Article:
The Deck, a pizzeria, grill and pub located adjacent to the Pioneer Road circle in New Europa, was opened amidst much fanfare from its founders in September 2017. It serves different delicacies and beverages to both young and middle-aged people after the owners observed there was a gap for this age groups in the market.
“Some of the middle class want to eat out but in an indigenous and neighbourly local food and drinks setting,” said one of the founding partners Thabang Kou.
“We found it necessary to establish a place of this nature. Patrons want to spend their money where they feel they belong and have a sense of ownership. There is a mix of camaraderie and local food here.”
It is a chilly Wednesday afternoon and partners Kou and Ikhetheleng Matabane are busy arranging a menu and logistics for the Maseru Rotary function to be held at the King’s Palace on the following weekend. Kou is fiddling with e-mails to contact suppliers on his phone and Matabane is on the laptop doing some accounting.
A senior chef is adamant they will need an order of at least 20 kg of trout fish while there is also a mention of other sea food for the weekend’s menu.
“We have some of the experienced chefs around,” business partner Tumisang Mokoai said. “Our food says it all.”
Mokoai said both Kou and Matabane were great minds that kept the Deck’s wheel spinning as they were behind the day-to-day running of the restaurant.
Kou is a seasoned building contractor and Matabane is a chartered accountant who was amongst a cohort of professionals that moved to South Africa in the early 1990’s after the big neighbour became a democracy.
Former radio personality and diplomat, Mokoai, is obviously the most vocal during the interview. He said an idea that culminated 14 months earlier was progressing steadily as patrons were coming in their numbers.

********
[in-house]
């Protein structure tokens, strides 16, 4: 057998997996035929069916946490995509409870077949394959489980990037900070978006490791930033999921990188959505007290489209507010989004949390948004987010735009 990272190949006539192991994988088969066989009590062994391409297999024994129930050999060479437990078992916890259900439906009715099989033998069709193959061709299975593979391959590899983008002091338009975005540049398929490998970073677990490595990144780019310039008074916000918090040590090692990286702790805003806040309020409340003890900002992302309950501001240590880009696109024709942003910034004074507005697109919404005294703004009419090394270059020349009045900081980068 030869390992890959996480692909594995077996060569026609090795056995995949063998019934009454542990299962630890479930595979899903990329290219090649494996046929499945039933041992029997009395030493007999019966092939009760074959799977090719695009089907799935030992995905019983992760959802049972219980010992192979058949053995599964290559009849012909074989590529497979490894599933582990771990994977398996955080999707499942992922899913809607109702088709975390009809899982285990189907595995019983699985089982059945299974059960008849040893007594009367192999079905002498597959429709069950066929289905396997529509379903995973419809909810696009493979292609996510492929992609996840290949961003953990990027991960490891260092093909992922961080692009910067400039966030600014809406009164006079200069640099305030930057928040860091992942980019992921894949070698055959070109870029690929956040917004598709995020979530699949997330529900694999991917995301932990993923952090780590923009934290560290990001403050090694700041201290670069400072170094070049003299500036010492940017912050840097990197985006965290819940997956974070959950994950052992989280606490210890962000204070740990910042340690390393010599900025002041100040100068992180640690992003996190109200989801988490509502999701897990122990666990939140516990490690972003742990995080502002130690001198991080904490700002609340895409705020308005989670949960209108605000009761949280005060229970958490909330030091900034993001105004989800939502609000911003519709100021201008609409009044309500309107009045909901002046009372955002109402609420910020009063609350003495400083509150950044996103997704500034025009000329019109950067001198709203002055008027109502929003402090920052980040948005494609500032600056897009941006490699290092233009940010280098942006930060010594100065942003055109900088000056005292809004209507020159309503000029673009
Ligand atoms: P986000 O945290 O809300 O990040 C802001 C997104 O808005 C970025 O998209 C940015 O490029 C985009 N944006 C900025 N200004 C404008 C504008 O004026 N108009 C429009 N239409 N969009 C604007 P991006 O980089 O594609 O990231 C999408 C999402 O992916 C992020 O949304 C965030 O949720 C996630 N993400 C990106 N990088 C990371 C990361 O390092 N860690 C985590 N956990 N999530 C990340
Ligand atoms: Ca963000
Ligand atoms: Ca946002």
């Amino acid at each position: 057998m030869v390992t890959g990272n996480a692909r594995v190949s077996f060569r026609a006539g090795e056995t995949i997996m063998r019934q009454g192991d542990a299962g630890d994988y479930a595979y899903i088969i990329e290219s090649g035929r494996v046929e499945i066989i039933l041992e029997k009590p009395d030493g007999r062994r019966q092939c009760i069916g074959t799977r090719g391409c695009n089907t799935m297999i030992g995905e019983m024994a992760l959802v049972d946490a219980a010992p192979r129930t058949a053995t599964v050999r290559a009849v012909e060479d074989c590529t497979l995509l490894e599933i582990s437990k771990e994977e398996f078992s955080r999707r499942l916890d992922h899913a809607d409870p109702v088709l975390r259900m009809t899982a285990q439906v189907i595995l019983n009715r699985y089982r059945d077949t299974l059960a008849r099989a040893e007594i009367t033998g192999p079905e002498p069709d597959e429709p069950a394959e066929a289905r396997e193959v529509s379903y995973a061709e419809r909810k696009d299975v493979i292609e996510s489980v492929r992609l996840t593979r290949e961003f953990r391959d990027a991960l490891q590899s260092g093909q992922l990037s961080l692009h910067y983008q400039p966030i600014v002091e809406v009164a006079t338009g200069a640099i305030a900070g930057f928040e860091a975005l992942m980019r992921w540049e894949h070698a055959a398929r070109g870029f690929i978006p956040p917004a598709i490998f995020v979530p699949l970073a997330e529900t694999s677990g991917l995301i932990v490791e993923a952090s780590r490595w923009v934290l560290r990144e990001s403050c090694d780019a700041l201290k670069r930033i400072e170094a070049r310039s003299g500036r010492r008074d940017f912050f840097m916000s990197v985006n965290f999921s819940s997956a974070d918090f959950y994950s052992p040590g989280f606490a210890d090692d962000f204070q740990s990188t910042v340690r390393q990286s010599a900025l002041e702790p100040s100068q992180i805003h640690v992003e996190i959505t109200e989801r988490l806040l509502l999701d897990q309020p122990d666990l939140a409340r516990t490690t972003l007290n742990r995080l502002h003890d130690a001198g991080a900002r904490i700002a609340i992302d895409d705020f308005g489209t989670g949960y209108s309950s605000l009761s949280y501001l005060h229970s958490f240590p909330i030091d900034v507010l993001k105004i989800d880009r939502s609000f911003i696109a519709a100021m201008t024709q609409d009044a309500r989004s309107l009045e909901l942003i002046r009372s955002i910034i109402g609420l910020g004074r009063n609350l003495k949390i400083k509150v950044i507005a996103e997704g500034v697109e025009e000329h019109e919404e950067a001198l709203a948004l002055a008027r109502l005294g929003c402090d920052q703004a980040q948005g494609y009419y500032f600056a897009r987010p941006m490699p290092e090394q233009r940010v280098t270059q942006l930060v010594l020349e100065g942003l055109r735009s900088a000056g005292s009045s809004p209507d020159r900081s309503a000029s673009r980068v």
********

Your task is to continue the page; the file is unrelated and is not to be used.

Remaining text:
“Everybody comes here,” he said. “From government officials, corporate leaders, lecturers, to expatriates.”
A stone’s throw from the neighbouring South Africa on the banks of Mohokare River, the Deck overlooks a river stream engulfed by green trees and other rich vegetation in the periphery.
Matabane said a limited equity was a constraint for the business to operate optimally. “There’s a lot of capacity although the business is in its infancy,” he said. “We are basically operating on a shoe-string budget but there are no worries for a start-up.”
The Deck employs at least 20 workers from chefs to waiters, cashiers, drivers, security. “The business is already contributing to the economy,” said Matabane. “Generating a profit maybe in a distant future but we have added to the job numbers.”
Mokoai said the locals were finally having a hang of eating out. “Many businesses failed in the past because Basotho didn’t have a culture of eating out except for men who have remained loyal to spending money in beer holes,” he said.
“Now it’s not just beer but good food as well.”
With the increase in income and a sophisticated lifestyle, Basotho are having a discretionary income to spend on luxuries. Traditional roles of women as house makers and men as providers have also shifted somewhat as both sexes go out to eke out a living.
The Deck is becoming popular on Thursday’s as ladies get a discount on most food and drinks, courtesy of a Ladies’ Night special. On this night, a resident DJ plays an array of contemporary music much to the enjoyment of patrons.
“The potential business of this place is amazing,” said Mokoai. “We hope to turn this space into the equivalent of Rivonia on Deck in Sandton. We want to be a serious joint.”
Matabane said: “The Deck is looking at potential investors who are serious about their return on investment. We aim to build a multi-million maloti brand where investors will be assured of their capital plus interest.”